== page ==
When friends and family notice and ask, we tell them we both gave up wheat.
    Then that look comes across their faces….what….what…that’s it, you just gave up wheat….yep we did.

  5. Mr John Frederick Zablosky says:

    Awaiting Chicken recipe..I used to love KFC..till I found out how inhumanley there Chickens were treated and Never went there again.

  6. Kimelah says:

    “Every few pages you would kill another sub-product I had added.”
    I like how you worded this.

    My father is in his mid-sixties, mostly vegetarian for most of his adult life. His weight would yo-yo all the time. He had a bad hip and back pain due to one leg being slightly shorter than the other, yet he’d still run.
    I told him about how I eat: meat and veggies, etc. It took him about six months, and then I got The Phone Call. He hadn’t touched grain in a month, no soy, no dairy, no legumes. He’d lost 10 lbs already and woke up every morning feeling mor energy than he’d felt in DECADES.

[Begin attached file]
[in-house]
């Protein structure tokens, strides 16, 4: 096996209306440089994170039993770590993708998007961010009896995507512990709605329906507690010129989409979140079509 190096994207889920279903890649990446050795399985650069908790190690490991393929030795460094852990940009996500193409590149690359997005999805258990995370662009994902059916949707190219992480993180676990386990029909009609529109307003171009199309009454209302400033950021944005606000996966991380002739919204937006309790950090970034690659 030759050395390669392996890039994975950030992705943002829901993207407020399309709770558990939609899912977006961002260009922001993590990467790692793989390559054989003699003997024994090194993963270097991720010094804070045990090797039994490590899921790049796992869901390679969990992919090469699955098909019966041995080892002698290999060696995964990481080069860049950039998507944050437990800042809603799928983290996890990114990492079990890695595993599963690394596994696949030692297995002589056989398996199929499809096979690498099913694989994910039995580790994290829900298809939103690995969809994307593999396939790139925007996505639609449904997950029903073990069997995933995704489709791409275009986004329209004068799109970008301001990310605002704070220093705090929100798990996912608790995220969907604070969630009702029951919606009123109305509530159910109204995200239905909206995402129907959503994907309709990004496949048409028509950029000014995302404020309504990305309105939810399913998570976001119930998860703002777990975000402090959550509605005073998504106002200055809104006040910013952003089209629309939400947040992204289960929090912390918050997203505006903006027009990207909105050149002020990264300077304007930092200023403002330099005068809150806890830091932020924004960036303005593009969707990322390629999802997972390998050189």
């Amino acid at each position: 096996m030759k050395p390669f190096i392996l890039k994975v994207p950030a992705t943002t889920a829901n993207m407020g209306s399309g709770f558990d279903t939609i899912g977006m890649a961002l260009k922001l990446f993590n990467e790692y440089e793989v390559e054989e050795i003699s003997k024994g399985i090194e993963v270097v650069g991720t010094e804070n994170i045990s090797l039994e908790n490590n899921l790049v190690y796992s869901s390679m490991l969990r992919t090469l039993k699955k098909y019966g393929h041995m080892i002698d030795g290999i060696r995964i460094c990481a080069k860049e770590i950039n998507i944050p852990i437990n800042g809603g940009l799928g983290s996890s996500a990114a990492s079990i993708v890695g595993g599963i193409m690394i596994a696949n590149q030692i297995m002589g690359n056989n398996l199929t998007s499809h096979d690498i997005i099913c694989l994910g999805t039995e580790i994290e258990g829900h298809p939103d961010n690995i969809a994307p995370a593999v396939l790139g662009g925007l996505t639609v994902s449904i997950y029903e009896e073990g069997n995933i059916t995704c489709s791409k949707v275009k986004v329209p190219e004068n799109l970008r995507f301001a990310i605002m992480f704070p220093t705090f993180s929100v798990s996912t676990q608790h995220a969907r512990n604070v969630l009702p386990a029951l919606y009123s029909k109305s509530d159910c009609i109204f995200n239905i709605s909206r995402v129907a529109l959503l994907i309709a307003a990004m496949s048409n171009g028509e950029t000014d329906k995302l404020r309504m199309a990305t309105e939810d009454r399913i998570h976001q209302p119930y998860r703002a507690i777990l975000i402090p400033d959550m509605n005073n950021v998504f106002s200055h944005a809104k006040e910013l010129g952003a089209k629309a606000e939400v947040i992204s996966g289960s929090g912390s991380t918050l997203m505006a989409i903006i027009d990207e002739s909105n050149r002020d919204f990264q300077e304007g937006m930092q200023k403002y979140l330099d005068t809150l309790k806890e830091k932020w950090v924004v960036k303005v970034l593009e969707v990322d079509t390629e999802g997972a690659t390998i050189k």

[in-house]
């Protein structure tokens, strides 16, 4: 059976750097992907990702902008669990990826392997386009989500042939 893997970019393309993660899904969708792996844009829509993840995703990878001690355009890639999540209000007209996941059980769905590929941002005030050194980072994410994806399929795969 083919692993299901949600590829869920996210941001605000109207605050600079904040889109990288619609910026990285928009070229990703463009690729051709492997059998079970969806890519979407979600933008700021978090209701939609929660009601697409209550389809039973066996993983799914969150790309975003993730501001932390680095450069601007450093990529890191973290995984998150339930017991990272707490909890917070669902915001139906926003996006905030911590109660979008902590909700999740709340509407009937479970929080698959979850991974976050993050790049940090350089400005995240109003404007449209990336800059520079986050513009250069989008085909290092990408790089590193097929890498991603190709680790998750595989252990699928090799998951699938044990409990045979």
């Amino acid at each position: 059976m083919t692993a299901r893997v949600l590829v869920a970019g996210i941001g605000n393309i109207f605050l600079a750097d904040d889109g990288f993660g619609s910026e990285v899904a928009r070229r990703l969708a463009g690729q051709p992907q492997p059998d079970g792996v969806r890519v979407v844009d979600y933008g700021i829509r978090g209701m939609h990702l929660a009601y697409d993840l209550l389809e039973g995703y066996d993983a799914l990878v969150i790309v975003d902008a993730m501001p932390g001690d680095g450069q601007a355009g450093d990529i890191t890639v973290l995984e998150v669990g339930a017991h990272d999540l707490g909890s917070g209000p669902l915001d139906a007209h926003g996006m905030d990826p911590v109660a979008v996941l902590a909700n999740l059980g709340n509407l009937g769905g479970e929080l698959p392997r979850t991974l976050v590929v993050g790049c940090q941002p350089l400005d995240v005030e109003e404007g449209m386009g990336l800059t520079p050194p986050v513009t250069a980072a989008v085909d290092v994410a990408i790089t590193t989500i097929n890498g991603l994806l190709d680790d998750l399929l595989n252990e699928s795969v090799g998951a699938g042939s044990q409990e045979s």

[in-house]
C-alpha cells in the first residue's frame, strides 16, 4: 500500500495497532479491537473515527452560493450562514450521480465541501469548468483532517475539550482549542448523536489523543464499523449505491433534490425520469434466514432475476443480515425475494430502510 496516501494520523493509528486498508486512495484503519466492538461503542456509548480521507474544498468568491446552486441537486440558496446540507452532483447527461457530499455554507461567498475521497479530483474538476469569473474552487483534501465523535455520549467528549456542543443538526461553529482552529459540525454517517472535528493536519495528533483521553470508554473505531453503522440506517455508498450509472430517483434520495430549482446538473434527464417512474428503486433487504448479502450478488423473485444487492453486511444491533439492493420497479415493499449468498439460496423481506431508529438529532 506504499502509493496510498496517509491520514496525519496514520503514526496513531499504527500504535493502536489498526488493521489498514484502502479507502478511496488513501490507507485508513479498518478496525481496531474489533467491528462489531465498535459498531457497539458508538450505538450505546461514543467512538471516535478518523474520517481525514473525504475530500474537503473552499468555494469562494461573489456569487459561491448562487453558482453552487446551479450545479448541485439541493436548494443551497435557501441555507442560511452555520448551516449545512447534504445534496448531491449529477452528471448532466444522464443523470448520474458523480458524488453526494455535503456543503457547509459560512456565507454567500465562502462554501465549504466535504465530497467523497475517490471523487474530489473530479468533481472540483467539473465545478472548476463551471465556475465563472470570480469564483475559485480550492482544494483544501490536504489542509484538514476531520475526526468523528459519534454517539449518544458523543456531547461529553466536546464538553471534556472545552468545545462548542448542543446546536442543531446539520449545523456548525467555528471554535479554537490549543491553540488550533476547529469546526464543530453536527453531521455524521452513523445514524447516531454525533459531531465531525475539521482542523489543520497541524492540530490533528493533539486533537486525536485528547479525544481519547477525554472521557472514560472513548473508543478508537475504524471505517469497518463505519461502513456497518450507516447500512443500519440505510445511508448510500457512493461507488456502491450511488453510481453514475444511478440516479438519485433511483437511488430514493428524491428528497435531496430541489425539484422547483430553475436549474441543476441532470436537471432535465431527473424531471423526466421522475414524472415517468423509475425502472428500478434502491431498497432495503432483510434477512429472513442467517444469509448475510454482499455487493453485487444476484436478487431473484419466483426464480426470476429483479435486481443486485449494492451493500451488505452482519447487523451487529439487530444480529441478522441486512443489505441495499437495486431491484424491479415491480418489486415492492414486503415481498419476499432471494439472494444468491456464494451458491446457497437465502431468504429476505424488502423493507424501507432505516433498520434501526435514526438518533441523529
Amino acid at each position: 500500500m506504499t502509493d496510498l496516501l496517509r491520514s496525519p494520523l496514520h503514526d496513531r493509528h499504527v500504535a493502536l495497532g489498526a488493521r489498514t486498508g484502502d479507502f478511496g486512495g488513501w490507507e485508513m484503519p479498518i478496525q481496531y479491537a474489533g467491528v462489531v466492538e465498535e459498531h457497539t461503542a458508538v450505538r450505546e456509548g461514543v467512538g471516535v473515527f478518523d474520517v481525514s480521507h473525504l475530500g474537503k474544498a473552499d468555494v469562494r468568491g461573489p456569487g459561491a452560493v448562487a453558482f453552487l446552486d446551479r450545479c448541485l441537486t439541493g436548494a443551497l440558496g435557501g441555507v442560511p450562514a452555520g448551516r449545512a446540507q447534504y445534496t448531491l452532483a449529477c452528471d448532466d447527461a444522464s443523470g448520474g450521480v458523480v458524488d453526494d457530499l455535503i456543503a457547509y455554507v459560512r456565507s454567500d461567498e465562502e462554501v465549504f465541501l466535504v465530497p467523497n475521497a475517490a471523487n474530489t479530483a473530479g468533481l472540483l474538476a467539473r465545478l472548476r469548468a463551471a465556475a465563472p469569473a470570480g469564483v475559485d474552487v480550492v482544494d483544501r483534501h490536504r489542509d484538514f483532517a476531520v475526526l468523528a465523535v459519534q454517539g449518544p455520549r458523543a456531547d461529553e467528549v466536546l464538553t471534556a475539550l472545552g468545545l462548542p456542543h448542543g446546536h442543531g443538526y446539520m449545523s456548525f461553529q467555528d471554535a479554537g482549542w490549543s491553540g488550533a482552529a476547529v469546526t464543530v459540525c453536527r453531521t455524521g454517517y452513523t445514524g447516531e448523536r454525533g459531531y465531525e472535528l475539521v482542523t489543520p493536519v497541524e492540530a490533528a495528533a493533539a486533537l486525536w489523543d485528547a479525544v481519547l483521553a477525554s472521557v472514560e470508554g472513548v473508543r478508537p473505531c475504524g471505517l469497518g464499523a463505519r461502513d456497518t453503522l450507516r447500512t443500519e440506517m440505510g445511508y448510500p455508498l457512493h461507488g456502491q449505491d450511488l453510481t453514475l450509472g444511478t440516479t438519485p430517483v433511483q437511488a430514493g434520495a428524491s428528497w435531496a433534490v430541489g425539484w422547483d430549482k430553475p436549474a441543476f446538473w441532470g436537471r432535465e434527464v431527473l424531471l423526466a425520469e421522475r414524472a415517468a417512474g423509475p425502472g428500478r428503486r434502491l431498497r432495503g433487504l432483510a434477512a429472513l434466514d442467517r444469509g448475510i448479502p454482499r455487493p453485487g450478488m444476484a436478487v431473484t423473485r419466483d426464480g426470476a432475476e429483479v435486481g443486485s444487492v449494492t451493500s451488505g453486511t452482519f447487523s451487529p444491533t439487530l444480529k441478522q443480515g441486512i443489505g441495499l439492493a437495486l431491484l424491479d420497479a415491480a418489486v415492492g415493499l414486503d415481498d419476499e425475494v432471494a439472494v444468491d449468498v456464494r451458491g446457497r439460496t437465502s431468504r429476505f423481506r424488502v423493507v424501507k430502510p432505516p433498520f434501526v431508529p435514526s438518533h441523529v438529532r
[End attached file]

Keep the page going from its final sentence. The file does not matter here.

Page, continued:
Now, every time he calls, he lets me know something else that’s good in his life: no more hip pain, running again with NO PAIN (and in vibrams no less!), all this energy he has no idea what to do with it, so he goes jogging at midnight. :D

    • Dr. Davis says:

      Wow! Jogging at midnight in his mid-60s?

      You can see why many of us say that wheat elimination turns the clock back 20 years!

  7. Nick says:

    I have been wheat free, grain free, gluten free and possibly sugar free I know that sounds funny but in the book Dr. David suggests 85% dark chocolate with peanut butter. I basically have a piece of chocolate everyday. I would love to hear some opinions. Thanks!

    • Boundless says:

      As far as I know, the only concern with chocolate is the sweetener, and if sugar, the portion size. I’m always willing to be mistaken.

      At 85% cocoa, even a sugar-sweetened bar typically has only 5 grams in the whole bar. I usually opt for at least that percentage, and never eat more than 1/4 of the bar at one time.

      Below that %, study the sweetener type (avoid fructose/agave altogether), and consider alternative sweeteners (there multiple choices in sugar-free).

    • Rick Hoffman says: